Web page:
Next to Flying Lotus and Thundercat, Samiyam completes the trifecta of Brainfeeder’s most celebrated acts (but of course every one from their roster is worth a listen). His sophomore album Sam Baker’s Album rejuvenated interest in instrumental hip hop like it was still the late ’90s when music critics were still gushing to Shadow’s and Prefuse 73’s (then) odd beats. JUICE caught up with Samiyam after his show at Singapore’s Home Club, found out the best way to handle things that annoy you, and even got him reminiscing about his childhood…
Image Theo Jemison
You’re quite unconventional on the decks, you use a sampler instead of the typical DJ set. Why so?
I dunno. Maybe someone has something to say about it but I don’t really care though. I’ve always been more comfortable on the drum pads because I started making beats before I ever did any live shows, so it makes sense for me to do my live sets like that.
What was it like to transition from making beats to performing?
Kinda like a crash course. I was making music for what – 6 or 7 years? – before someone ever asked me to do a show. And I was just doing it for my own therapy – I was doing it for myself. The transition was a little rocky, I was doing it not because I want to perform to people or anything like that, it just came along once I let people listen to my music and interest was generated.
You were labelled a bedroom producer. Don’t you think the term carry a negative connotation to your cred as music maker?
Nah, I don’t find that to be a negative term at all. I think the word producer is loosely thrown around these days, it used to mean more. And bedroom producer is pretty appropriate for what I’m doing, I mean my whole set up is in my bedroom – the bed’s there and 3 feet away there’s my little studio area, haha. So yeah, it’s not a negative description at all. Bedroom producer, I like that because it’s what it is, really describes what I’m doing. I have a real simple set-up and I make do with what I have. Lately I’ve been buying a few new pieces of hardware but my set-up has always been simple.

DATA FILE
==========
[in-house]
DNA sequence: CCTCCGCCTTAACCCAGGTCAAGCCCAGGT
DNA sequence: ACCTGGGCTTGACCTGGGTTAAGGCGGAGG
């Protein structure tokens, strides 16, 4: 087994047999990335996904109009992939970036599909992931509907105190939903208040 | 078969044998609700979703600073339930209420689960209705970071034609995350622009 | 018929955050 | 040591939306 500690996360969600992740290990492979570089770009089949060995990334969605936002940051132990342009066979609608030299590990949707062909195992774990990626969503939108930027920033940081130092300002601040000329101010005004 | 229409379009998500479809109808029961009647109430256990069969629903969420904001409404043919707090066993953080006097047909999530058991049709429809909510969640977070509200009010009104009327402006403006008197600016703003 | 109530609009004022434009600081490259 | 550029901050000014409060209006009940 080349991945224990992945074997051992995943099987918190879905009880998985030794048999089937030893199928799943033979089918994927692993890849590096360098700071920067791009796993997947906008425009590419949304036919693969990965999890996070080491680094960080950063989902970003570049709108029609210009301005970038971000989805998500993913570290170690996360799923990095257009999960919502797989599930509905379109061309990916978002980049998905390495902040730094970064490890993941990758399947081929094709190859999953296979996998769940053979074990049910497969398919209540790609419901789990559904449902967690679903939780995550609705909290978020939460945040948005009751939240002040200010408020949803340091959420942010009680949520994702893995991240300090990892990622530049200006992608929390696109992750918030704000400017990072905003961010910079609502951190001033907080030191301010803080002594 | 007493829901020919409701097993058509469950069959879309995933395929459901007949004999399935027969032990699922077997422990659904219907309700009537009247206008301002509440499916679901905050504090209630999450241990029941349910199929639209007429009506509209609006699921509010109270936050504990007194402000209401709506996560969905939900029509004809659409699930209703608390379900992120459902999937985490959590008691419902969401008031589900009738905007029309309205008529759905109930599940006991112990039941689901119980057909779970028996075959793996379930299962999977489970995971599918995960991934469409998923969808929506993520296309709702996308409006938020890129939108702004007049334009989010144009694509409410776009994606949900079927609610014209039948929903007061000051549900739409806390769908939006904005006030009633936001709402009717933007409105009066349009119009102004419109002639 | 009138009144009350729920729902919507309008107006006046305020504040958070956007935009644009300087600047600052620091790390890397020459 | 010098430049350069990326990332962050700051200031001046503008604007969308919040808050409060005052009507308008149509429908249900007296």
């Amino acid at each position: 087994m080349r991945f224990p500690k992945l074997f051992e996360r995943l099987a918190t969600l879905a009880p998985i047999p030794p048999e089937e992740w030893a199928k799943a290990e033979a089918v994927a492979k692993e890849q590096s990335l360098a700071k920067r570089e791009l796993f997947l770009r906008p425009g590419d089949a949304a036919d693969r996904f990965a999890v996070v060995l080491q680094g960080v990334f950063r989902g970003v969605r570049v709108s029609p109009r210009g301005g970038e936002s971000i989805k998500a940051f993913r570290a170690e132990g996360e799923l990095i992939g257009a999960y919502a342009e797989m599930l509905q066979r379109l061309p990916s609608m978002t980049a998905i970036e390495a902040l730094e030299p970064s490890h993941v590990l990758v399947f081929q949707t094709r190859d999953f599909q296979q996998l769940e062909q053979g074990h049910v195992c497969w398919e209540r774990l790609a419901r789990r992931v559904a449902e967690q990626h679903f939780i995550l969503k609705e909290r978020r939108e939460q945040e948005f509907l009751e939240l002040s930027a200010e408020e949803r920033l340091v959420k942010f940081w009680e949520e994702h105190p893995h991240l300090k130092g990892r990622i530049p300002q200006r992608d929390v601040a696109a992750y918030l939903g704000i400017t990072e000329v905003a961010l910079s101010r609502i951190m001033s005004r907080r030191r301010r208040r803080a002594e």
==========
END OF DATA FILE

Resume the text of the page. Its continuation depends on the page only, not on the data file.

You’ve been the proud owner of 2 midi cables since 2004. What’s the current piece of tech that helps you with your live performance?
Still just the SP404. I was using the 303 before doing everything with the 404. When I make music everything goes in there – the sampler – my live sets over the past couple of years at least have been also after 404. That’s the most important thing. I can get sounds from anywhere really, they just need some sort of output. Well doesn’t even need to have an output really, I’ll just record ‘em on a tape player or something. Then everything goes on the 404. For the longest time it’s been the most important part of my set.
Flying Lotus discovered you on Myspace. Is he a mentor figure to you?
In a way he has been a mentor, but it’s a hard relationship to describe. We’re friends, we’ve done shows, and we’ve done business together, so he doesn’t purely play the mentor role.
Speaking of which, will your collabo with FlyLo, Precious Cargo, ever be released? Wasn’t that the first thing announced by Brainfeeder when the label was just founded?
Haha, you gotta find FlyLo himself, ask him the same question and immediately let me know if he has an answer. I’m not really sure, he has mentioned that he wants it released but I dunno when that’s gonna be. I don’t want to get people excited or anything since I’m unsure myself.
You did mention that some of your FLYamSAM stuff are gonna come out during the gig at Home Club though.